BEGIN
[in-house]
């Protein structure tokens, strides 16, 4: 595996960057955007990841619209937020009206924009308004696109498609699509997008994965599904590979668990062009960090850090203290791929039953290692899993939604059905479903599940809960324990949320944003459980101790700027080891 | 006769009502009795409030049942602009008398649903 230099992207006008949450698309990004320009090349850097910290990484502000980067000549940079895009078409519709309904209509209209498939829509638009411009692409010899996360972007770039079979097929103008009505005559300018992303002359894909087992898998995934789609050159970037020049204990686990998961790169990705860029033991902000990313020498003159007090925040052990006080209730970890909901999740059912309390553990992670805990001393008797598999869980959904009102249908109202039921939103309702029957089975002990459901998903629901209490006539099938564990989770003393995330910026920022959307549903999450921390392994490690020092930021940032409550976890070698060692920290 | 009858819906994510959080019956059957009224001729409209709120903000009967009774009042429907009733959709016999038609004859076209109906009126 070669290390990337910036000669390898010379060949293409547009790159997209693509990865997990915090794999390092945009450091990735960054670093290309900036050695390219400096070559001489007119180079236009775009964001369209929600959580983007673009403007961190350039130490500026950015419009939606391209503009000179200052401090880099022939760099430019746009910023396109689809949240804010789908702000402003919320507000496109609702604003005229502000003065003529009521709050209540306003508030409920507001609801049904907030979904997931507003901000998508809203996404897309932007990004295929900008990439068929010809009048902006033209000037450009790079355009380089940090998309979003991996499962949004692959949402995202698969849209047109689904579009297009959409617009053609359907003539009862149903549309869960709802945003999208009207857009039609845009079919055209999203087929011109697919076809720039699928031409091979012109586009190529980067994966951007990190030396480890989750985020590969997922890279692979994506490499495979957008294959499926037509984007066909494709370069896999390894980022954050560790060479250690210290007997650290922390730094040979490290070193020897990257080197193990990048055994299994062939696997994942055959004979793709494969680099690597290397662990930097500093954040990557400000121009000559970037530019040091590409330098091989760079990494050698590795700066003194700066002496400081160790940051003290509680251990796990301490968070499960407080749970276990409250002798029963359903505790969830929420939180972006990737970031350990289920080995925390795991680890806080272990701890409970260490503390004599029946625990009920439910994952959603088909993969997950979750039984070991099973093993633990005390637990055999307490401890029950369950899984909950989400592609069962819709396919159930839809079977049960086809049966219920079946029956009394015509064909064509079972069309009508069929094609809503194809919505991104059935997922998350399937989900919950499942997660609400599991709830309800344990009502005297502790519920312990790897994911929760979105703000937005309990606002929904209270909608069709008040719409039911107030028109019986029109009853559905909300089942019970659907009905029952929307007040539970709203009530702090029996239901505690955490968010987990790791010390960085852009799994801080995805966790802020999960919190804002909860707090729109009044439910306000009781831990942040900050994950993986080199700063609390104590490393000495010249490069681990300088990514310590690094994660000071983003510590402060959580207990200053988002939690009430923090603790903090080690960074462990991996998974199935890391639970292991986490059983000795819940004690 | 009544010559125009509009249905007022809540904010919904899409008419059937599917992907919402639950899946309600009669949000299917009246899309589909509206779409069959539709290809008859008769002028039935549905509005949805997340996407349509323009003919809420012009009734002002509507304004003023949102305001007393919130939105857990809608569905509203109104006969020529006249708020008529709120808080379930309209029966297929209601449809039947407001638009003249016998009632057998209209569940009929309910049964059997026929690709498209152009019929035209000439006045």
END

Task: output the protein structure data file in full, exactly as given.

[in-house]
């Protein structure tokens, strides 16, 4: 595996960057955007990841619209937020009206924009308004696109498609699509997008994965599904590979668990062009960090850090203290791929039953290692899993939604059905479903599940809960324990949320944003459980101790700027080891 | 006769009502009795409030049942602009008398649903 230099992207006008949450698309990004320009090349850097910290990484502000980067000549940079895009078409519709309904209509209209498939829509638009411009692409010899996360972007770039079979097929103008009505005559300018992303002359894909087992898998995934789609050159970037020049204990686990998961790169990705860029033991902000990313020498003159007090925040052990006080209730970890909901999740059912309390553990992670805990001393008797598999869980959904009102249908109202039921939103309702029957089975002990459901998903629901209490006539099938564990989770003393995330910026920022959307549903999450921390392994490690020092930021940032409550976890070698060692920290 | 009858819906994510959080019956059957009224001729409209709120903000009967009774009042429907009733959709016999038609004859076209109906009126 070669290390990337910036000669390898010379060949293409547009790159997209693509990865997990915090794999390092945009450091990735960054670093290309900036050695390219400096070559001489007119180079236009775009964001369209929600959580983007673009403007961190350039130490500026950015419009939606391209503009000179200052401090880099022939760099430019746009910023396109689809949240804010789908702000402003919320507000496109609702604003005229502000003065003529009521709050209540306003508030409920507001609801049904907030979904997931507003901000998508809203996404897309932007990004295929900008990439068929010809009048902006033209000037450009790079355009380089940090998309979003991996499962949004692959949402995202698969849209047109689904579009297009959409617009053609359907003539009862149903549309869960709802945003999208009207857009039609845009079919055209999203087929011109697919076809720039699928031409091979012109586009190529980067994966951007990190030396480890989750985020590969997922890279692979994506490499495979957008294959499926037509984007066909494709370069896999390894980022954050560790060479250690210290007997650290922390730094040979490290070193020897990257080197193990990048055994299994062939696997994942055959004979793709494969680099690597290397662990930097500093954040990557400000121009000559970037530019040091590409330098091989760079990494050698590795700066003194700066002496400081160790940051003290509680251990796990301490968070499960407080749970276990409250002798029963359903505790969830929420939180972006990737970031350990289920080995925390795991680890806080272990701890409970260490503390004599029946625990009920439910994952959603088909993969997950979750039984070991099973093993633990005390637990055999307490401890029950369950899984909950989400592609069962819709396919159930839809079977049960086809049966219920079946029956009394015509064909064509079972069309009508069929094609809503194809919505991104059935997922998350399937989900919950499942997660609400599991709830309800344990009502005297502790519920312990790897994911929760979105703000937005309990606002929904209270909608069709008040719409039911107030028109019986029109009853559905909300089942019970659907009905029952929307007040539970709203009530702090029996239901505690955490968010987990790791010390960085852009799994801080995805966790802020999960919190804002909860707090729109009044439910306000009781831990942040900050994950993986080199700063609390104590490393000495010249490069681990300088990514310590690094994660000071983003510590402060959580207990200053988002939690009430923090603790903090080690960074462990991996998974199935890391639970292991986490059983000795819940004690 | 009544010559125009509009249905007022809540904010919904899409008419059937599917992907919402639950899946309600009669949000299917009246899309589909509206779409069959539709290809008859008769002028039935549905509005949805997340996407349509323009003919809420012009009734002002509507304004003023949102305001007393919130939105857990809608569905509203109104006969020529006249708020008529709120808080379930309209029966297929209601449809039947407001638009003249016998009632057998209209569940009929309910049964059997026929690709498209152009019929035209000439006045």